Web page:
If you’re wondering why the mince pies are on this list, you haven’t tasted the mince pies from the TechHub Christmas party. I think the secret is they’re moist, so you’ve got something to assist you to chew through the pastry, rather than the inferior dry fruit of other less worthy pies.

So is Silicon Roundabout something real? Judge for yourself.

  • Anon

    It’s all well and good talking about your experiences doing something which is relatively “tech-light”. Silicon Roundabout provides nothing for companies which are “tech-heavy”, perhaps involving hardware or complex software. In my opinion “Silicon Roundabout” is more an offshoot of the creative sector in that area rather than anything else. Perhaps down the road in the financial sector or up the M11 in Cambridge you’ll find something more representative of Silicon Valley.

  • Mike MacCana

    Hi Anon,

    If by complex software you mean more more algorithmically oriented apps rather than consumer software then yes, London in general (outside the roundabout) already has this covered – there’s a large quantity of pure maths, physics, and computer science people employed in algo trading who are quite active at social events (London Financial Python in particular). I think that’s already fairly well known though.

  • Anon

    Well I mean consumer software/services that are algorithmic (the obvious example being Google). At the moment there’s no incentive for the UK’s next Google to relocate to Silicon Roundabout because it only seems to cater well for creative oriented (and usually “tech-light”) consumer businesses. Consumer hardware developers also don’t have much of an incentive.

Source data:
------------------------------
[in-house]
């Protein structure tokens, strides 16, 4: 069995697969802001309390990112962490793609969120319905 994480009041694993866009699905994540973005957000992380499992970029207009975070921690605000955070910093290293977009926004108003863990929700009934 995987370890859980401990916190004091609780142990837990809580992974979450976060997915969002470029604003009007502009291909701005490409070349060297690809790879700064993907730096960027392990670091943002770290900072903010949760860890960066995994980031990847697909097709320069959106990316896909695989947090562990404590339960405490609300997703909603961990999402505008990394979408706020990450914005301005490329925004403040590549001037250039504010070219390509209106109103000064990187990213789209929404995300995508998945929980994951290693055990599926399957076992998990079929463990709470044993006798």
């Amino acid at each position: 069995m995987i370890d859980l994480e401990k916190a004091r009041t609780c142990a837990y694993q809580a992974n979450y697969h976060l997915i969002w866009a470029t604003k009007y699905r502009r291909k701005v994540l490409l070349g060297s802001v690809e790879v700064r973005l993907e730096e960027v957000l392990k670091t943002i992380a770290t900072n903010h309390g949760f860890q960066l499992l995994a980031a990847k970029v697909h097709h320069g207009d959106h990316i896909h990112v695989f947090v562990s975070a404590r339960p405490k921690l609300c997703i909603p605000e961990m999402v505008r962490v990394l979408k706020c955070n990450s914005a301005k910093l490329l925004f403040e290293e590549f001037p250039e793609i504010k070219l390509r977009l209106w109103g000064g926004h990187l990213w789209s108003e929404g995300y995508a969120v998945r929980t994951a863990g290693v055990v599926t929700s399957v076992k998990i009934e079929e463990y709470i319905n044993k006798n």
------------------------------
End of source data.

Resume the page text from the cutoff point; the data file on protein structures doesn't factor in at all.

Not to say there’s anything wrong with creative oriented businesses but for Silicon Roundabout to be a success you need tech businesses of different types.

    • Mike Butcher

      Since when was AMEE ‘tech-light’? Slap bang on the Roundabout. Jolicloud – hardware. Mendeley. etc

  • Ankur

    Hello Mike, Very informative and encouraging entry. I was wondering how do you apply/ who to talk to to rent a desk at silicon roundabout. And as you say desk rental cost 55 pounds month in your entry just want to be clear if its per month or per week?.

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  • Admin

    OK,such a great guideline!